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First-Person Painting

Whenever highbrow video game enthusiasts want to chastise the state of their preferred hobby, the easiest target for their ire is first-person shooters.  This genre is the low-hanging fruit of the industry, thanks to annual releases that often do little to innovate and a multiplayer community with a rather loathsome reputation.  Too often, I hear my peers use the Call of Duty series as shorthand for sort of low quality cash-in that works against progress in video games.

Even though I have enjoyed many multiplayer sessions with my friends in the past, I tend to join in on using first-person shooters as a punch line for my video game snobbery.  As my free time becomes more precious with age, I don’t want to spend my time playing yet another iteration of a floating gun barrel, presumably attached to a grizzled male protagonist with a crew cut.  My general assumption is that if it’s a first-person shooter, then the game must be disposable and easily forgotten.

So it’s funny that many of the more interesting and memorable gaming experiences of the last decade have been derivations of first-person shooters.  In 2007, I was blown away by the narrative experience and puzzle mechanics of Portal.  Later, I was immersed in games that focused on exploration to tell engaging and emotional stories, like Gone Home and Among the Sleep. Most recently, I have enjoyed the interesting gameplay and storybook atmosphere of The Unfinished Swan.


Like Portal before it, The Unfinished Swan replaces the traditional arsenal of death-dealing firearms with a single unique tool; in this case, water balloons filled with paint.  The protagonist of The Unfinished Swan is a young boy name Monroe, who finds himself in a completely white space after chasing a swan that has escaped from his mother’s painting.

When the game begins, the player is given control of Monroe, with no direction of how to proceed.  The first area to explore is pristine white; a world where objects cast no shadow and solid borders are practically invisible.  When presented with this space, I fumbled at the controller, mashing buttons to affect the environment while Monroe knocked his shins against phantom park benches and large stones.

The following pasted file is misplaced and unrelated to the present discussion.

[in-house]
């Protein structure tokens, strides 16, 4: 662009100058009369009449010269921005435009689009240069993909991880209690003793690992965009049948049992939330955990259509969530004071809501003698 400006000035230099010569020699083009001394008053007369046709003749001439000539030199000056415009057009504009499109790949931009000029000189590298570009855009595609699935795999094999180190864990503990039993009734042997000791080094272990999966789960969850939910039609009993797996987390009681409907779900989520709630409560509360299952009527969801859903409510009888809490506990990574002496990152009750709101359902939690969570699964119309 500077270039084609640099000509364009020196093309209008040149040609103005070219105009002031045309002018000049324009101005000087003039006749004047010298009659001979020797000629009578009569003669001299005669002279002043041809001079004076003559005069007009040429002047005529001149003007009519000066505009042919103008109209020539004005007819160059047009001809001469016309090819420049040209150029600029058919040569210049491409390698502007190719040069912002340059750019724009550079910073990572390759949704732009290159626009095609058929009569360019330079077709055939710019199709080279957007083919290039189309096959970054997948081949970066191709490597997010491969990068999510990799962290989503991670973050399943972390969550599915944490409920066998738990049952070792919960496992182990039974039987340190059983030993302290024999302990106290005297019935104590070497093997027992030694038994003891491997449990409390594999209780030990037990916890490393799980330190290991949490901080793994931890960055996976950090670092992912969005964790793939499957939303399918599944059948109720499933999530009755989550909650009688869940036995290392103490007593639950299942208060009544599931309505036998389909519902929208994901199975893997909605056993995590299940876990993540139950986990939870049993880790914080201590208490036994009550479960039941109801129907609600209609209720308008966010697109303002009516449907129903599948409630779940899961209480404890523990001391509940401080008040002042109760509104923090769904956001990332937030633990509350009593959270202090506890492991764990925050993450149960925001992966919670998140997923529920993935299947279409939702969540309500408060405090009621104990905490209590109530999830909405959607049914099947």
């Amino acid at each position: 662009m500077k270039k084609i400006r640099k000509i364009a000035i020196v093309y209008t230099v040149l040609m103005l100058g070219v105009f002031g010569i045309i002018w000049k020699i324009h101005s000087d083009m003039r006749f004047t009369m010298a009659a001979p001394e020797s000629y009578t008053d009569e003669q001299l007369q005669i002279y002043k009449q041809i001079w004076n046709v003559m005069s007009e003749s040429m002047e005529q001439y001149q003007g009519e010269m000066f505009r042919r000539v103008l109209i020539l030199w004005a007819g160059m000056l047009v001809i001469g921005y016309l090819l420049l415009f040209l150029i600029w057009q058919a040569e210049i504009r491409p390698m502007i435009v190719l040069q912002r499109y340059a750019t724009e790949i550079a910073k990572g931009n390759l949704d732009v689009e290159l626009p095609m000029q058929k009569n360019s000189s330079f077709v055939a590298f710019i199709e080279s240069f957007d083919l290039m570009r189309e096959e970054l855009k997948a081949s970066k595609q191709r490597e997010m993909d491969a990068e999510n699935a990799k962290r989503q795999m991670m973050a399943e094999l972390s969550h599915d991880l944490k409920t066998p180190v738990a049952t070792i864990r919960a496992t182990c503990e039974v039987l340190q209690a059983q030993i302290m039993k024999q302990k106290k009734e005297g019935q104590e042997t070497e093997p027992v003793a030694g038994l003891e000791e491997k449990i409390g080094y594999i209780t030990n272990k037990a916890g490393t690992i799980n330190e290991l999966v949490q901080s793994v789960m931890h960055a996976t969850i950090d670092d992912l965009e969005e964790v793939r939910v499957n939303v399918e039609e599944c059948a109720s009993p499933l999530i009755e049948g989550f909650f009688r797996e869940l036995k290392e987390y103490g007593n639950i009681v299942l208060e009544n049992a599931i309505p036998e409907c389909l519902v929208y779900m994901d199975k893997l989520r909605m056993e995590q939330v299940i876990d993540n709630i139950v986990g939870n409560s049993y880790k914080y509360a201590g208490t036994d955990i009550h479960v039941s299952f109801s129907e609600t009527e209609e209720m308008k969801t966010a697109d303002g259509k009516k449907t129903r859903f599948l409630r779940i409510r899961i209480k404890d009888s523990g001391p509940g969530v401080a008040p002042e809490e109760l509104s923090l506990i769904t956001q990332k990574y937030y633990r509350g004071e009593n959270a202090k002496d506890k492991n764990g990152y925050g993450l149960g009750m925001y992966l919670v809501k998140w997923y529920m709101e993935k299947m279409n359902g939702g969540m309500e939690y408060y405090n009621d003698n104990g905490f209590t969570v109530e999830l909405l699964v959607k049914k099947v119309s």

As my finger grazed the shoulder button, Monroe lobbed an inky black balloon, which left a splatter of paint in its wake. I hit the button again, throwing another paint balloon nearby its predecessor. Soon, I was hurling balloons left and right, covering the world around Monroe in a gloopy, ebon mess.  The core mechanic dawned on me- my projectiles were not meant for defense, they were meant for navigation.

The Unfinished Swan expands on this initial painting as the game progresses.  Later, there are temporary paint balloons, water balloons to manipulate growing vines, and even balloons that work like 3D printers, creating platforms for Monroe to traverse.  These mechanics reflect the theme of artistic creation and completion that is presented during the story.  Monroe chases after his late mother’s unfinished art while building on a world made up of the incomplete projects of the resident monarch.  By reinforcing a key aesthetic through gameplay and narrative, The Unfinished Swan further immerses players in an unique experience.


The Unfinished Swan may not technically be a first-person shooter.  It certainly lacks many of the tropes and attributes of titles like Halo or Battlefield, making the game closer to the adventure genre.  But it is this sort of categorization that often causes consumers to overlook potentially exciting games because of trendy misconceptions and assumed public opinion.  The perspective, controls, and mechanics of The Unfinished Swan are not so far removed from Call of Duty, and they most certainly share a similar ancestor in the first-person games of the past.  The key as a player is to seek out and support interesting and fun experiences, so others will be encouraged to do the same.